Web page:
12. The Scene of Inquiry in Early Chinese Historiography
David Schaberg [+]
University of California, Los Angeles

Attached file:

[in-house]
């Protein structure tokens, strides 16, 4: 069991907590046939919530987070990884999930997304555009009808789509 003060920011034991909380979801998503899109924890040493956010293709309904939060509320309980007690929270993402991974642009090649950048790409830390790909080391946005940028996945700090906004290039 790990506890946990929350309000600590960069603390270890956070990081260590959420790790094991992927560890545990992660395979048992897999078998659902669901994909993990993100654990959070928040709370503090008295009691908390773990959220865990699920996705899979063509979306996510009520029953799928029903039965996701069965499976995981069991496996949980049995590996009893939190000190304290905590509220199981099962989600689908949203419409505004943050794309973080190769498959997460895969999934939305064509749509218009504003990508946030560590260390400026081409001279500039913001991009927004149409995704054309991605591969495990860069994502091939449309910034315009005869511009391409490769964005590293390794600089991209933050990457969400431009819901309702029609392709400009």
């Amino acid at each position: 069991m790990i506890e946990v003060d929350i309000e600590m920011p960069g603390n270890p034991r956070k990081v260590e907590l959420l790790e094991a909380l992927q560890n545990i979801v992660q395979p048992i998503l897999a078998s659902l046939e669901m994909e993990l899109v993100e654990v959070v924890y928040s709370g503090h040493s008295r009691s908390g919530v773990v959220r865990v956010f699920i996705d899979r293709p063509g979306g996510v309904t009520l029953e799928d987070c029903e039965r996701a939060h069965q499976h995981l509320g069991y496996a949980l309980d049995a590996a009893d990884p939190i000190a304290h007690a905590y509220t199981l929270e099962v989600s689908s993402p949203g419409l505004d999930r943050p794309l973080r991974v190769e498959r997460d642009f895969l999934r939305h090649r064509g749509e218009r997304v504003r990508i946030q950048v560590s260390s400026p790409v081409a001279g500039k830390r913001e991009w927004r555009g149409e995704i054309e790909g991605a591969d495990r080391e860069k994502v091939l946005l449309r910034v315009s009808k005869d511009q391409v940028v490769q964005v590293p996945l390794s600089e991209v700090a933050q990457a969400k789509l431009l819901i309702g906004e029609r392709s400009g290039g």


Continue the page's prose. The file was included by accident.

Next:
With a nod to the origins of the word historia and particularly to the role of aitia (cause, culpability, accusation) in the framing of Herodotus’s work, this chapter investigates the occasions and motivations of historical inquiry that are implied in early Chinese sources stretching from legal disputes as memorialized in Western Zhou (ca. 1046–771 BC) bronze inscriptions down to exegeses and practical applications of Spring and Autumn Annals (Chunqiu) passages in the Warring States period (ca. 453–221 BC) and Western Han (206 BC–AD 8). The Greeks’ understanding of historical work as in certain fundamental senses a juridical activity allows us to pose some questions about early Chinese historical activity: How were narratives about the past invoked in legal disputes? How was writing used in the presentation of such narratives, in the commemoration of settled disputes, and in the formulation of principles to guide later judgments? How did the scene of judgment—the confrontation of disputants in the presence of a judge of one kind or another—condition forms of narration and, in the case of the Chunqiu, later pedagogical practices? How did conceptions of reciprocity in ritual propriety (li) relate to more abstract notions of justice? How did the roles of the shi (scribe, astrologer, and only later historian) relate to questions of legal judgment? The ultimate aim is to identify as completely as possible, on the basis of the opening Herodotean observations, the quasi-legal underpinnings of historical activity in classical Greece and China, and in this way to establish a basis for further comparisons.